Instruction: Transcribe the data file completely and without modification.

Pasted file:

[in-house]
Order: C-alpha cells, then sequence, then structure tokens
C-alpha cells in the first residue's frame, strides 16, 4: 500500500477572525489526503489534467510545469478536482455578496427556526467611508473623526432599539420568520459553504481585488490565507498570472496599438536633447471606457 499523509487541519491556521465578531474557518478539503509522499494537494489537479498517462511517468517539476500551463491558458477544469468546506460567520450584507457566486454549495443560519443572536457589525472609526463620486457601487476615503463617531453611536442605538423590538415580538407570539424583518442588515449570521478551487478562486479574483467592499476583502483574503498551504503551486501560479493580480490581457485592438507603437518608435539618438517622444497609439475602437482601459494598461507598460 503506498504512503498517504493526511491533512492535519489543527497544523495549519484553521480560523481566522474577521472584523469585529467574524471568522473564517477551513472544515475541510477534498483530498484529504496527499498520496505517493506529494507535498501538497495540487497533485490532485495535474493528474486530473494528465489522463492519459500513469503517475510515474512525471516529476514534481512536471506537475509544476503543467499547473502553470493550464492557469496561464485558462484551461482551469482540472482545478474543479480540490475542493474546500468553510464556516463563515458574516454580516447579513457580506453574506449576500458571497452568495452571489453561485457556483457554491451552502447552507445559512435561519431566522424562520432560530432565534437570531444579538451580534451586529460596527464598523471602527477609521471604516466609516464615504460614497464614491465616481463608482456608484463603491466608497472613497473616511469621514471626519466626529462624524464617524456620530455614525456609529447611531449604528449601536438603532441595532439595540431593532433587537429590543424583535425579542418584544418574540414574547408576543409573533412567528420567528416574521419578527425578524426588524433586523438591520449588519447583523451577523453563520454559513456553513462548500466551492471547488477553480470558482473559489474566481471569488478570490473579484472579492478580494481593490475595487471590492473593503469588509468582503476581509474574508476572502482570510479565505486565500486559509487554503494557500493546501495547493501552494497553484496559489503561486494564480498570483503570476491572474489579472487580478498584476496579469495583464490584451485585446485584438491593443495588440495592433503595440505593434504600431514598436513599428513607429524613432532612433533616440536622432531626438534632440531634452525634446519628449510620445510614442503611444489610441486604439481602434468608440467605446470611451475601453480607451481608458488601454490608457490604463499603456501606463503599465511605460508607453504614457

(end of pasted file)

[in-house]
Order: C-alpha cells, then sequence, then structure tokens
C-alpha cells in the first residue's frame, strides 16, 4: 500500500477572525489526503489534467510545469478536482455578496427556526467611508473623526432599539420568520459553504481585488490565507498570472496599438536633447471606457 499523509487541519491556521465578531474557518478539503509522499494537494489537479498517462511517468517539476500551463491558458477544469468546506460567520450584507457566486454549495443560519443572536457589525472609526463620486457601487476615503463617531453611536442605538423590538415580538407570539424583518442588515449570521478551487478562486479574483467592499476583502483574503498551504503551486501560479493580480490581457485592438507603437518608435539618438517622444497609439475602437482601459494598461507598460 503506498504512503498517504493526511491533512492535519489543527497544523495549519484553521480560523481566522474577521472584523469585529467574524471568522473564517477551513472544515475541510477534498483530498484529504496527499498520496505517493506529494507535498501538497495540487497533485490532485495535474493528474486530473494528465489522463492519459500513469503517475510515474512525471516529476514534481512536471506537475509544476503543467499547473502553470493550464492557469496561464485558462484551461482551469482540472482545478474543479480540490475542493474546500468553510464556516463563515458574516454580516447579513457580506453574506449576500458571497452568495452571489453561485457556483457554491451552502447552507445559512435561519431566522424562520432560530432565534437570531444579538451580534451586529460596527464598523471602527477609521471604516466609516464615504460614497464614491465616481463608482456608484463603491466608497472613497473616511469621514471626519466626529462624524464617524456620530455614525456609529447611531449604528449601536438603532441595532439595540431593532433587537429590543424583535425579542418584544418574540414574547408576543409573533412567528420567528416574521419578527425578524426588524433586523438591520449588519447583523451577523453563520454559513456553513462548500466551492471547488477553480470558482473559489474566481471569488478570490473579484472579492478580494481593490475595487471590492473593503469588509468582503476581509474574508476572502482570510479565505486565500486559509487554503494557500493546501495547493501552494497553484496559489503561486494564480498570483503570476491572474489579472487580478498584476496579469495583464490584451485585446485584438491593443495588440495592433503595440505593434504600431514598436513599428513607429524613432532612433533616440536622432531626438534632440531634452525634446519628449510620445510614442503611444489610441486604439481602434468608440467605446470611451475601453480607451481608458488601454490608457490604463499603456501606463503599465511605460508607453504614457